It was clear the Ivy League game of the year would be on November 7 between unbeaten, untied and unscored upon Yale and plain old unbeaten Penn. All Yale had to do first was beat Dartmouth. Penn had to get by Harvard.
Both games were played in weather conducive to growing rice and were watched by people whose love of football exceeded their fear of pneumonia. In New Haven, over 40,000 fans sat in a very damp Yale Bowl, umbrellas up. Dartmouth threatened early, but the stout Yale defense stopped them, just as it had stopped all other teams this year. Such success is no fluke. Yale has a veteran team, seasoned by a previous year of defeat, and the lessons they learned so painfully last year they have applied successfully this year. Late in the second period they scored on a short run to lead 8-0 at the half.
Ten minutes and 46 seconds later, as the football clock flies, Yale found itself scored upon. Billy Gundy, a skillful quarterback who had been out of action with injuries during Dartmouth's early-season misfortunes, tossed an 11-yard pass to End Seth Strickland.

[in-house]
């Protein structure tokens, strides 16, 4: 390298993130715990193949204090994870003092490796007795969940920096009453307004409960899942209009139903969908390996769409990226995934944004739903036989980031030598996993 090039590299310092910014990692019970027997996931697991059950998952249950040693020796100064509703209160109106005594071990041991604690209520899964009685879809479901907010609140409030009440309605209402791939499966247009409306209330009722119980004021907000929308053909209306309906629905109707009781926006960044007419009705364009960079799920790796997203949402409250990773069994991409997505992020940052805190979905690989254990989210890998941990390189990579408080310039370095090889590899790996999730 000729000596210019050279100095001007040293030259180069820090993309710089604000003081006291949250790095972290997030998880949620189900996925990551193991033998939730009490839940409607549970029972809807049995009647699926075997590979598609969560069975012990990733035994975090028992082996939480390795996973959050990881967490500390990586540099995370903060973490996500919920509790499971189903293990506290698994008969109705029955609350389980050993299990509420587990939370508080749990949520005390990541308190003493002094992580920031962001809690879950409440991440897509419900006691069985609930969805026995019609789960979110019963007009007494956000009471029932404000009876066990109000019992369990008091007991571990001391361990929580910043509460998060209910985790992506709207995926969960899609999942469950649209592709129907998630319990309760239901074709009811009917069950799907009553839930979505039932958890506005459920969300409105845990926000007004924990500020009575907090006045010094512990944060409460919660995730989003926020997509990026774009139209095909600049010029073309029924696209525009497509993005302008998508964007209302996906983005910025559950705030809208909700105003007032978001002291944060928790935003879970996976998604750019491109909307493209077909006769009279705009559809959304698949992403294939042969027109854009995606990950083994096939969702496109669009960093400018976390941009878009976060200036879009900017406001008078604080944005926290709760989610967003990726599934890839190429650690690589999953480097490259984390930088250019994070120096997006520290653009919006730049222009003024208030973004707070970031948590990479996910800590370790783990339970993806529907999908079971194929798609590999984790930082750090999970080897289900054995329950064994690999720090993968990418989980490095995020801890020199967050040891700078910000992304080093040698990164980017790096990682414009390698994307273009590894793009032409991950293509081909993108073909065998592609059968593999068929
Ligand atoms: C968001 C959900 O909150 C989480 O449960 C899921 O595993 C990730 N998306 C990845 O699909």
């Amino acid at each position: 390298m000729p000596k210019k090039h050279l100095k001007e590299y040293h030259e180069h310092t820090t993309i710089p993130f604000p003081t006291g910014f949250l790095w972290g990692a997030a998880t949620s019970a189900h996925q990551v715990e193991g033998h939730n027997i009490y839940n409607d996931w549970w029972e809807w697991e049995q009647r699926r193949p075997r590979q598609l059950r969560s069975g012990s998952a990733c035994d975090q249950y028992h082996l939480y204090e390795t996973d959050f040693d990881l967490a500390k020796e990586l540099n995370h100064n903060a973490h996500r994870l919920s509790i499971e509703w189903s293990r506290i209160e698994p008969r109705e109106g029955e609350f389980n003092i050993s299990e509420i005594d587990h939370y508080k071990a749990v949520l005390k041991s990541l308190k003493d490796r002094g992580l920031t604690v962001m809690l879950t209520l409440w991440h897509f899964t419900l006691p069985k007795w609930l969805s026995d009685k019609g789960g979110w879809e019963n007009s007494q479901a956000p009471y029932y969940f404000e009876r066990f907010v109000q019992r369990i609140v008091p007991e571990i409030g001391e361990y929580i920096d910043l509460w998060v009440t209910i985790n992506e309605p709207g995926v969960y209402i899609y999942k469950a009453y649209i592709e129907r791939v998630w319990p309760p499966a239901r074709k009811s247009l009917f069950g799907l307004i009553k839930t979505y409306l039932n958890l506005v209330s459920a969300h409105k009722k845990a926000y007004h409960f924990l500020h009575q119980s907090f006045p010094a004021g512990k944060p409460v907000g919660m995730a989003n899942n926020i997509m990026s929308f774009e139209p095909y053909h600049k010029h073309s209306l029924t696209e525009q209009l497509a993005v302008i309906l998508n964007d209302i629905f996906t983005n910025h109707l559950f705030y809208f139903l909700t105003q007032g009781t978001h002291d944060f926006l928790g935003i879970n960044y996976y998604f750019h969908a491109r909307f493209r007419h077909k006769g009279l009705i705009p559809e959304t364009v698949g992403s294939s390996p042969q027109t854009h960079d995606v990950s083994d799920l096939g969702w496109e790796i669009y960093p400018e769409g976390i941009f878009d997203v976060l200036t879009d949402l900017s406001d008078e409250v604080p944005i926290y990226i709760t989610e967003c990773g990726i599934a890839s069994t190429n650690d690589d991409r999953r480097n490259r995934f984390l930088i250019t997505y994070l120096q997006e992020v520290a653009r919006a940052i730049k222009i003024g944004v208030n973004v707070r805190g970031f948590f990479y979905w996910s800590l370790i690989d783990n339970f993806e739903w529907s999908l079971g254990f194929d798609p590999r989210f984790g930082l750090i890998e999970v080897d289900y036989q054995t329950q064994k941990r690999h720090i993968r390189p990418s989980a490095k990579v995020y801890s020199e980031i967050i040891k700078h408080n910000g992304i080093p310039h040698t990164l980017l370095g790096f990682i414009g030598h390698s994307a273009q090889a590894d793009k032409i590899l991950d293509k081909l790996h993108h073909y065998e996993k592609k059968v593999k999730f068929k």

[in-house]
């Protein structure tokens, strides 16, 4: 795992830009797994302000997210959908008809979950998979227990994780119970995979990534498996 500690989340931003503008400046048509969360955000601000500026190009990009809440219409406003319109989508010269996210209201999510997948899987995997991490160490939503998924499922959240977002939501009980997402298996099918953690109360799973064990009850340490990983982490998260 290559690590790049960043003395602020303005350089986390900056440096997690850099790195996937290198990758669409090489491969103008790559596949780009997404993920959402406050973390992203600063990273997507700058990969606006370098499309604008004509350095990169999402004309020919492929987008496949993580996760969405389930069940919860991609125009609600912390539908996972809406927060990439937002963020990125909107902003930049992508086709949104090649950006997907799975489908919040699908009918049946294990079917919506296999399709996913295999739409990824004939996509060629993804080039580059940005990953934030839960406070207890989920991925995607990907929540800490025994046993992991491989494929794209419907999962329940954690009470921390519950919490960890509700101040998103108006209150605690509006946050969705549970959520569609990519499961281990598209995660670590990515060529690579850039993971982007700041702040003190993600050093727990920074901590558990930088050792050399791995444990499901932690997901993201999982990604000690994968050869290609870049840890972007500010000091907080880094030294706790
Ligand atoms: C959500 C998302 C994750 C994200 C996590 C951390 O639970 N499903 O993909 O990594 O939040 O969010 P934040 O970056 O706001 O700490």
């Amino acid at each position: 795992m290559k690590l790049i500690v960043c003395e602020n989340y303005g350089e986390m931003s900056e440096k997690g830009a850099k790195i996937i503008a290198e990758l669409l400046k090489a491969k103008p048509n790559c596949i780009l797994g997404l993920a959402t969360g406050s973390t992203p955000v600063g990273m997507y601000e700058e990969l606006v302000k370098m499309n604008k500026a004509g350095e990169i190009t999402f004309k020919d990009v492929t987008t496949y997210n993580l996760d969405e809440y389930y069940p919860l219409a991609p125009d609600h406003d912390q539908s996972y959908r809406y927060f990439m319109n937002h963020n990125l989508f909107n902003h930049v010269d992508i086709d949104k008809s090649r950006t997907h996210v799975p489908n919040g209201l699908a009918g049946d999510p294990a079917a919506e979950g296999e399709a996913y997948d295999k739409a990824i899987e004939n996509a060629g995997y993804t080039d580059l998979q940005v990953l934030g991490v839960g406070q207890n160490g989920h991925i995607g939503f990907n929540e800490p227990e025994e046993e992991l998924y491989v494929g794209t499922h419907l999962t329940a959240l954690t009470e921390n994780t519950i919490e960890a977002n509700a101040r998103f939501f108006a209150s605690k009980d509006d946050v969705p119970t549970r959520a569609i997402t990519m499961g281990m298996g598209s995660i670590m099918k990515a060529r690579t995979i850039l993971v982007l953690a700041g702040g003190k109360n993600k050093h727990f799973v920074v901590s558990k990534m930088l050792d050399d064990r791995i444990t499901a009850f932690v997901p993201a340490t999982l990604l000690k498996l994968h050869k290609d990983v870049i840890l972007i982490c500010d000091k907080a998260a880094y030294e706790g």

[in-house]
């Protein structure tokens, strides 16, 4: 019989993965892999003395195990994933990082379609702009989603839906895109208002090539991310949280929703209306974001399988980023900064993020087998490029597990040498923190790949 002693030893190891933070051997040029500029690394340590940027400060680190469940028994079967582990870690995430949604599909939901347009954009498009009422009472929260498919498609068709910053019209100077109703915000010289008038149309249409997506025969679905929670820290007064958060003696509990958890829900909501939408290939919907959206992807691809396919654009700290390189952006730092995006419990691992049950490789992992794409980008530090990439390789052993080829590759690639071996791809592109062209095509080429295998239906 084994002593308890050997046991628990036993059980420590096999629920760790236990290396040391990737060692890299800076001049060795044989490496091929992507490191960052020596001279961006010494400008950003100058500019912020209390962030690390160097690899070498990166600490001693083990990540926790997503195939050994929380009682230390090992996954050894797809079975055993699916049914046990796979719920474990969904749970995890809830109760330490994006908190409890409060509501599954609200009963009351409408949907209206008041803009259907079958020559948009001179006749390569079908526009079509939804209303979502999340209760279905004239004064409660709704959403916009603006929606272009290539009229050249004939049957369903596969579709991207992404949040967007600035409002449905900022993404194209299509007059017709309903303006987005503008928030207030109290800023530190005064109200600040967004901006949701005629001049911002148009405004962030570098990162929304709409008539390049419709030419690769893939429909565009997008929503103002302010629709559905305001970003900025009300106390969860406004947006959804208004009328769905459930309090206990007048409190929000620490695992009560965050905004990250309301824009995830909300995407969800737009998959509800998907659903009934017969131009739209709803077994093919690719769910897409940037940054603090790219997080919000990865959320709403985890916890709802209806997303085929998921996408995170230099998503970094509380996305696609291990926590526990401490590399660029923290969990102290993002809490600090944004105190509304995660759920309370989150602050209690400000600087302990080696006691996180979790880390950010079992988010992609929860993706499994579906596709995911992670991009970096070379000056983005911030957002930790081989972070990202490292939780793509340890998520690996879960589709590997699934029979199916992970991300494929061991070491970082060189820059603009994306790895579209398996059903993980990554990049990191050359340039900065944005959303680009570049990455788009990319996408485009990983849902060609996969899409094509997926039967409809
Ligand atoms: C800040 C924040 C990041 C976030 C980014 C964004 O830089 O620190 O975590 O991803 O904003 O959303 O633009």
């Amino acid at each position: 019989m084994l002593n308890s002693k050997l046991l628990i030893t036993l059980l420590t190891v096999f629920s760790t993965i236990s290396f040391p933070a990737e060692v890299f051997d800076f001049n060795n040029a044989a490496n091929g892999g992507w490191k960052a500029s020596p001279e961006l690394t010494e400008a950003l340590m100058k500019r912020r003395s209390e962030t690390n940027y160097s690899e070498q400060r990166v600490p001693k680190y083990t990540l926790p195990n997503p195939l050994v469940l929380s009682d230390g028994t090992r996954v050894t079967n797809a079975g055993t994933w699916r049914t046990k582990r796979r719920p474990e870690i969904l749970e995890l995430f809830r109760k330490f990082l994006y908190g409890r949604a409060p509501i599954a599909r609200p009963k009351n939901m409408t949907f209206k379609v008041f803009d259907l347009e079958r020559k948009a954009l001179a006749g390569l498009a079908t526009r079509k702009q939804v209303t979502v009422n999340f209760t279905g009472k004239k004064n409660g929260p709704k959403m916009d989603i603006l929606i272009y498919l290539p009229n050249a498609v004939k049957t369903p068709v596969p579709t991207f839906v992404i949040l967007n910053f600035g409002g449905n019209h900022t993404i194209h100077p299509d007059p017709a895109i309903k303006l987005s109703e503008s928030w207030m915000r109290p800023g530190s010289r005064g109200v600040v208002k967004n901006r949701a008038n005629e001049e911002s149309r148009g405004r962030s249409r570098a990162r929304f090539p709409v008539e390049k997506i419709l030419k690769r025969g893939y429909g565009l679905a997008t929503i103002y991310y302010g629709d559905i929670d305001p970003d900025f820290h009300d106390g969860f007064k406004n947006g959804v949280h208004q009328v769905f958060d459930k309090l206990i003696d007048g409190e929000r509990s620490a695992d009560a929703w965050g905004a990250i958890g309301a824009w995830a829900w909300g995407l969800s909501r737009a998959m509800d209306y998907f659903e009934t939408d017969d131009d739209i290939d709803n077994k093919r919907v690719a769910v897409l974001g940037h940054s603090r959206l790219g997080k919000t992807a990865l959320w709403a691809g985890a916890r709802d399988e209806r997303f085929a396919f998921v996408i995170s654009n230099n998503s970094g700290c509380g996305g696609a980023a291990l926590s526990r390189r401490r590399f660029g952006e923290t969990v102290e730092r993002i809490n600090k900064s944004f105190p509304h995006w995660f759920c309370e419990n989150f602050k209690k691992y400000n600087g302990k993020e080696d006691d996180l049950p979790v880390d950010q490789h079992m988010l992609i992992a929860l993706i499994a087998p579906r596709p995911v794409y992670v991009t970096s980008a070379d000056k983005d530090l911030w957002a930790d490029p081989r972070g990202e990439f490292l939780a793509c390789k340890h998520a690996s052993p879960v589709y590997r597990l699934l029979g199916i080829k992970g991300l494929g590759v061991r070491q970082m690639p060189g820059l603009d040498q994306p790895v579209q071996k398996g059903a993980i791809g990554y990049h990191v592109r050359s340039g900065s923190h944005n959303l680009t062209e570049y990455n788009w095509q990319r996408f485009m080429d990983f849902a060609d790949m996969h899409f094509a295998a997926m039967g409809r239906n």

Dartmouth had somehow learned the secret of scoring against Yale, and back they came. Gundy threw his passes with precision. When he completed one of 27 yards to Halfback Alan Rozycki, Dartmouth had scored again and, as it turned out, had won.
November 9, 1959
At least Yale did better than the boys of Penn, who couldn't even score. Harvard's Chet Boulris ran 34 yards through the drizzle for a first-period touchdown and four yards in the second for another. The final score was 12-0, and 15,000 fans left Franklin Field, sad and wet.
In a way it's nice that Yale and Penn were beaten. Things were getting out of focus in the old Ivy League, what with Yale ranked 13th in the nation and all that. To teams like Columbia and Brown, genial losers, Yale and Penn were beginning to take on the proportions of the Baltimore Colts and New York Giants. Now that's over. The Ivy League is the Ivy League once more, a league where any team can beat any other team. Yale, Penn and Princeton are tied for first place. Fast-moving Dartmouth is half a game behind. They play timid Columbia this week, but Columbia may forget to be timid.